Stephen William was a African American male that was accused of attacking a middle age white woman in Upper Marlboro, Maryland.

The Incident

On a Wednesday of October 17, 1894 Katie Hardesty was at home with her youngest daughter, while her husband Albert Hardesty held business down at the local store. Reports claimed that William made sure the Mr. Hardesty was at the local store before going to the Hardesty home, and that William had planned his attack the day before. Reports also claimed that William knew how to enter the Hardesty’s house. On the night of October 17, 1834 William enter the Hardesty’s home loudly just as Mr. Hardesty would. Mrs. Hardesty thought it was her husband until she raised her head from her bed and saw that it was not her husband but was William. Before Katie could ask William what he wanted, she was attacked by William. Katie began fighting him as she was dragged out of the house and through her lawn, getting caught in a wire fence in the process. Stephen William did not plan for the family dog to intervene during the attack. The family dog lunged at William and bit the foot of William, protecting Katie the best he could, reports claimed. During this distraction Katie youngest daughter ran out the house and down the street screaming for help. It was only until William heard the crying child that he stopped the assault, and fled.

Katie Hardesty in her battered state, and wearing nothing but her torn nightgown, ran to her husband and not the police and told him what happened. Albert Hardesty went to the police and reported the incident. Stephen Williams was found, arrested and claims during the preliminary hearing confessed to the crime committed on Katie Hardesty.

The Lynching of Stephen

A all white mob gathered at the back door of the jail.  Seeing that it was a double iron door with iron locks, it took one hour with a sledgehammer to break the bricks around the foundation of the door in order to enter the building.  Deputy Warden Dumbhard thought that prisoners were attempting to get out; not that a group of angry white men were trying to get in!  During this time, a crowd had gathered to witness the mob breaking into the jail and wished to prevent them from getting to Stephen Williams, but armed men keeping watch advise them not to interfere.  Williams was unaware of what the intentions of the mob were until fellow inmate Benjamin Lawson explained that the mob intended to get him.  Screaming, Stephen Williams pleaded with the deputy to protect him, all to no avail.  Williams then looked out of his cell window to see what the commotion was, only to be staring down the barrel of a shotgun with orders to get dressed.  The men who entered the jail found Williams hiding under his mattress.  Placing a rope around his neck, they dragged Williams down the jailhouse stairs, and out onto the lawn.  Being pushed along, Williams was advised to say his prayers, but the only words that were heard were “Oh Lord!  Oh Lord!”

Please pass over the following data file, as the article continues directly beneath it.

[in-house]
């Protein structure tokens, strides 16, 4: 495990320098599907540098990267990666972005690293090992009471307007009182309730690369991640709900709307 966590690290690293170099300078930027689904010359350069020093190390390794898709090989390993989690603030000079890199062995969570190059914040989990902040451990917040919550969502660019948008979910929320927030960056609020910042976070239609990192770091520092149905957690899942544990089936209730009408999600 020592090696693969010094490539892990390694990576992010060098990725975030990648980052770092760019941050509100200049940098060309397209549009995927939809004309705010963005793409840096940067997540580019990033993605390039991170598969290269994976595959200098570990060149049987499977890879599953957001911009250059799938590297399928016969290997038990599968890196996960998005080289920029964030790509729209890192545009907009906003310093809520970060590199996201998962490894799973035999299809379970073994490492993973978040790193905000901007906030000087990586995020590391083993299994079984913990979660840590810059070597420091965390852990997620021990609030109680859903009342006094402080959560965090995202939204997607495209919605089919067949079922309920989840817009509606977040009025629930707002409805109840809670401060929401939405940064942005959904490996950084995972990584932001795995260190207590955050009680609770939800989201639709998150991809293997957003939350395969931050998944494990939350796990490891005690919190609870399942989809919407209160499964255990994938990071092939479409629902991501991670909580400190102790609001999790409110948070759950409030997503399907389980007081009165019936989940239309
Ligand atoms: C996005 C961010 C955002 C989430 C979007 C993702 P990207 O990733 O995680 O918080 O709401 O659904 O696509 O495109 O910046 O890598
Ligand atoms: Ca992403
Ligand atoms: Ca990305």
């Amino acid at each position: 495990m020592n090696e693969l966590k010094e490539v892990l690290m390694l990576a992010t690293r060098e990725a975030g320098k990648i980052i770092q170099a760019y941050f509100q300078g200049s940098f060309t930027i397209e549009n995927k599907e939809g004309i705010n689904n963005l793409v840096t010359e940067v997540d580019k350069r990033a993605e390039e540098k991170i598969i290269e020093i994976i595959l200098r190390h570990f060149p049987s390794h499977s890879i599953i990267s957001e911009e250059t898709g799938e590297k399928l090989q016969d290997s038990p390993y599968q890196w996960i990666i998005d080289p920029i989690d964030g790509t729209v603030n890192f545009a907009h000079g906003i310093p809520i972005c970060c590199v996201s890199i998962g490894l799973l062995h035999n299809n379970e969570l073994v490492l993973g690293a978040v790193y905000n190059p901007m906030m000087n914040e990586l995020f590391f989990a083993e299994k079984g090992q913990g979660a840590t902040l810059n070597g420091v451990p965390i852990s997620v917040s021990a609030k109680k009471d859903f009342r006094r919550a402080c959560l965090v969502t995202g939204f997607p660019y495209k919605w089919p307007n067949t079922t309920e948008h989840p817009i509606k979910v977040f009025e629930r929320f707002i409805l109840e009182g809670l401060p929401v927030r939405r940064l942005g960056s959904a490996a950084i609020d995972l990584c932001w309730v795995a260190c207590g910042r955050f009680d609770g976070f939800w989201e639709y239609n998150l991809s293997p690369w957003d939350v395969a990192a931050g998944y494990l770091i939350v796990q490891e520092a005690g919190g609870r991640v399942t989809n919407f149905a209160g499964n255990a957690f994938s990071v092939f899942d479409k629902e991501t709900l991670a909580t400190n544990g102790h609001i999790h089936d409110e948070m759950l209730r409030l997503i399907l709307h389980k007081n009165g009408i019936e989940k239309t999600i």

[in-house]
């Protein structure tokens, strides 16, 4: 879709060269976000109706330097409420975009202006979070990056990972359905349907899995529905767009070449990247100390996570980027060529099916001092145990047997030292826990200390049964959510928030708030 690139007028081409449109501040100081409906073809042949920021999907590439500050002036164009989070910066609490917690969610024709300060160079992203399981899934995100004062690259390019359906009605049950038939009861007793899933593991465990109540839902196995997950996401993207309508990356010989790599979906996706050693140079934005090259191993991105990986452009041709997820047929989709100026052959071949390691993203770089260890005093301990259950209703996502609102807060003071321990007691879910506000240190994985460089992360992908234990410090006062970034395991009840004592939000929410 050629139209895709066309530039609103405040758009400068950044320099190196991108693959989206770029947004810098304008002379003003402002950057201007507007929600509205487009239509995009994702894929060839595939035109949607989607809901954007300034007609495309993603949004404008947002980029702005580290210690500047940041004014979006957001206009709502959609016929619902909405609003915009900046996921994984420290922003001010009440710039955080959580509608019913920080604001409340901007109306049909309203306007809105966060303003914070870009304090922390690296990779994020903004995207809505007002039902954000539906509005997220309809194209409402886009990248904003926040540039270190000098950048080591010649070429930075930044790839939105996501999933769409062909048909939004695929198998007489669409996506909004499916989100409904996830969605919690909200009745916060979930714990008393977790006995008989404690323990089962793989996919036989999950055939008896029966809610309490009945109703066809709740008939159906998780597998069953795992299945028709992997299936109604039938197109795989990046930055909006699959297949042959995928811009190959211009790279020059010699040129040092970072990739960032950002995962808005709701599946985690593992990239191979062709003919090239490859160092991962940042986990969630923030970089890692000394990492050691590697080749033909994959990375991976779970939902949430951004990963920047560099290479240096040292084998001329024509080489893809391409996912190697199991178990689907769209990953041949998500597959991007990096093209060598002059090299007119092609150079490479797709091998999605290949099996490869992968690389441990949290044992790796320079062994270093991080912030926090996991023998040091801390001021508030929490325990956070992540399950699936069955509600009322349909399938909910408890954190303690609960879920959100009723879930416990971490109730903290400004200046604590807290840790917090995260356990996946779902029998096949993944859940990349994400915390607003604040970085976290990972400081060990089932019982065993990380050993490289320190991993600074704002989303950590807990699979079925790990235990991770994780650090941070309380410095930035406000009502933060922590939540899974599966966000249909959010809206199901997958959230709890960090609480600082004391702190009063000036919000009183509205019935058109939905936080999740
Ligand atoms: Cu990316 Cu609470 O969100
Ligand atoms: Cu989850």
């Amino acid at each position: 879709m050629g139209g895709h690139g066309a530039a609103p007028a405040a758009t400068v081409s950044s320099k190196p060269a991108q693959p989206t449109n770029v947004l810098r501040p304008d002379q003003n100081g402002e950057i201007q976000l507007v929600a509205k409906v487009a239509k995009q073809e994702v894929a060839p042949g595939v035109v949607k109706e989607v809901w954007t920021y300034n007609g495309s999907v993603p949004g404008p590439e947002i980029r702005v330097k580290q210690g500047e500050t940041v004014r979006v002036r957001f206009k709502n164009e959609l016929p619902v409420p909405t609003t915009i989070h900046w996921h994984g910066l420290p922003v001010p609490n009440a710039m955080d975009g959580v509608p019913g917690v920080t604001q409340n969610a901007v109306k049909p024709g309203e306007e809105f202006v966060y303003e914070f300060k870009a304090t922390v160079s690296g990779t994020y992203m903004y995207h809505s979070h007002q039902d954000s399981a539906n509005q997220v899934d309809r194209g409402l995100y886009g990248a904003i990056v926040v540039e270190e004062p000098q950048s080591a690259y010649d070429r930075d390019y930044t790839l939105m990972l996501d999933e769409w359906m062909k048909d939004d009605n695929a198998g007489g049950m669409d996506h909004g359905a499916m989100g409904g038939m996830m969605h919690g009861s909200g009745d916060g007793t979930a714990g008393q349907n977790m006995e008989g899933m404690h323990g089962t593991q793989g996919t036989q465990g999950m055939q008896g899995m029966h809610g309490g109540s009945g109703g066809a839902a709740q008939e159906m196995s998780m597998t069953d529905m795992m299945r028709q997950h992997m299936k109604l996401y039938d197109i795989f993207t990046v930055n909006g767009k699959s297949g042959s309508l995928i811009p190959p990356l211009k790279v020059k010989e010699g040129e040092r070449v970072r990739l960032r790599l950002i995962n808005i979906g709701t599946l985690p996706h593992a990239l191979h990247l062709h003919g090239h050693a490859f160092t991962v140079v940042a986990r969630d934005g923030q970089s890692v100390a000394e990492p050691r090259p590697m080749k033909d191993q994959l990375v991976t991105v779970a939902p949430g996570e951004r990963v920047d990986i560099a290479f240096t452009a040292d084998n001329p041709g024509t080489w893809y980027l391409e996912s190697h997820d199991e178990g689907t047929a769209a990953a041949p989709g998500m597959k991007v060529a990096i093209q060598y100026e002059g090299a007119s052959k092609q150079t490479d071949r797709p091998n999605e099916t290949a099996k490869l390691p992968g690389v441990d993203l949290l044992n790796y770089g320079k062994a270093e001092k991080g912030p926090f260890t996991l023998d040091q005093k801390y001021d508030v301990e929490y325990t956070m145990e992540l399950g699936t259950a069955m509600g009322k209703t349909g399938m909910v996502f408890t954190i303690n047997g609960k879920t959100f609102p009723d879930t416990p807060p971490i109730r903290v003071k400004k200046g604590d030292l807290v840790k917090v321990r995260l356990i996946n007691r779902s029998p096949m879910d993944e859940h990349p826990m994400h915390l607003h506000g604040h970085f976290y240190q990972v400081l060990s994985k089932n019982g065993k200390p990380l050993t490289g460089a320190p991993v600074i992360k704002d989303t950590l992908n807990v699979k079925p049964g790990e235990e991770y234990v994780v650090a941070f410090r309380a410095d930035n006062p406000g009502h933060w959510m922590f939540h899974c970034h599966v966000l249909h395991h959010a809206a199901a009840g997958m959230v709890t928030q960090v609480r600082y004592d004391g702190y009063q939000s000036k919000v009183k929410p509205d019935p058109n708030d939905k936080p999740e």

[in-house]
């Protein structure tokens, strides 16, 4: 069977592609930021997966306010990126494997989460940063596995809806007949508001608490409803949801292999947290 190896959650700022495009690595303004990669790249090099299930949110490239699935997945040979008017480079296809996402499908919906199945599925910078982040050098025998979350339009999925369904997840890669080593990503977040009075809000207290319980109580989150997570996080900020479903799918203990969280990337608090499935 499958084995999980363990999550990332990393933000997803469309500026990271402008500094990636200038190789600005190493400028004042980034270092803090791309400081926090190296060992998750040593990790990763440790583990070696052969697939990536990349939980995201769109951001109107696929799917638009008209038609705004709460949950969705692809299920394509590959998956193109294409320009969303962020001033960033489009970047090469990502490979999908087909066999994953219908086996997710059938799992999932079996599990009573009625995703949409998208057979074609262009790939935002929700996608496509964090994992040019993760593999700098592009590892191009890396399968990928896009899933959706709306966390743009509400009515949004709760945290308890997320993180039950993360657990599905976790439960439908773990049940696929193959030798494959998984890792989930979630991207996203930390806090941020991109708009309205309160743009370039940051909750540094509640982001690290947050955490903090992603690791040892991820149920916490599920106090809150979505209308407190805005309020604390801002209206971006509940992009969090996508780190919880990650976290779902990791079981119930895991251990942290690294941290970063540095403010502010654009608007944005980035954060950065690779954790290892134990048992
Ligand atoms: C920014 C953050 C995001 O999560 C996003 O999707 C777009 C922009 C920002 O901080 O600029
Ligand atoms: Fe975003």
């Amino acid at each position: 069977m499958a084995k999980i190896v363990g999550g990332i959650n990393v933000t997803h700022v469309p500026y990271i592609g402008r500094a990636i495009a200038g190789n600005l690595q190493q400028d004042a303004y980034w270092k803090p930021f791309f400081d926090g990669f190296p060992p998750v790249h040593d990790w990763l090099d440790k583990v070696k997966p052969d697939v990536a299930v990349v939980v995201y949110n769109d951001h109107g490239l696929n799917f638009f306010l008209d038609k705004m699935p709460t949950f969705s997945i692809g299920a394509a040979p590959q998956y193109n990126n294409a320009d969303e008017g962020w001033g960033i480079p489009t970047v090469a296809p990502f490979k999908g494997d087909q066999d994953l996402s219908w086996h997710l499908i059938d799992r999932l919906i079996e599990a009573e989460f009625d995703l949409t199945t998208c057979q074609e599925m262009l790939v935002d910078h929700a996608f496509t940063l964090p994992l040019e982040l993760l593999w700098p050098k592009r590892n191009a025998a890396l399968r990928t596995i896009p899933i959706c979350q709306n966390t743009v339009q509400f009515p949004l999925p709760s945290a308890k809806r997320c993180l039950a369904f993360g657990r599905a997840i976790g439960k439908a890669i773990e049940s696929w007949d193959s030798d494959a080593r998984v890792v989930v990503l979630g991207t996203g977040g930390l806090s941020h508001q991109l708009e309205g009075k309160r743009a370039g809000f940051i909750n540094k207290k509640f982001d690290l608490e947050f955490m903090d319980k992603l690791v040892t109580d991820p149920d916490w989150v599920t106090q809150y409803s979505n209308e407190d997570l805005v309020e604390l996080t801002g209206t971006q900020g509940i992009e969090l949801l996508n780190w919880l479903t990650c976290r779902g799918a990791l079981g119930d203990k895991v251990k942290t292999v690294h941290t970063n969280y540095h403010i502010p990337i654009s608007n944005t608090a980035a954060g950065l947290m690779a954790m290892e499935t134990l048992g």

The crowd led Williams to an iron bridge in between the town and the railroad station.  With the other end of the noose being tied to the bridge, the mob threw Stephen Williams over, breaking his neck instantly.  A few minutes later, Warden Spicer approached the bridge, and with one gunshot in the air, the crowd dispersed, leaving nothing but the Stephen Williams’ corpse hanging in the autumn night.  By daybreak, the body of Williams was still hanging until he was removed from the bridge and placed under a sycamore tree where fellow lynching victim Joseph Vermillion’s body was buried five years earlier.

This was the third lynching in Prince George’s County, and just like the previous two, the jury came back with the verdict that “Williams came to his death by hanging and being shot by parties unknown.” Stephen Williams was given to Undertaker Hough and buried in the jail lawn.

 

 

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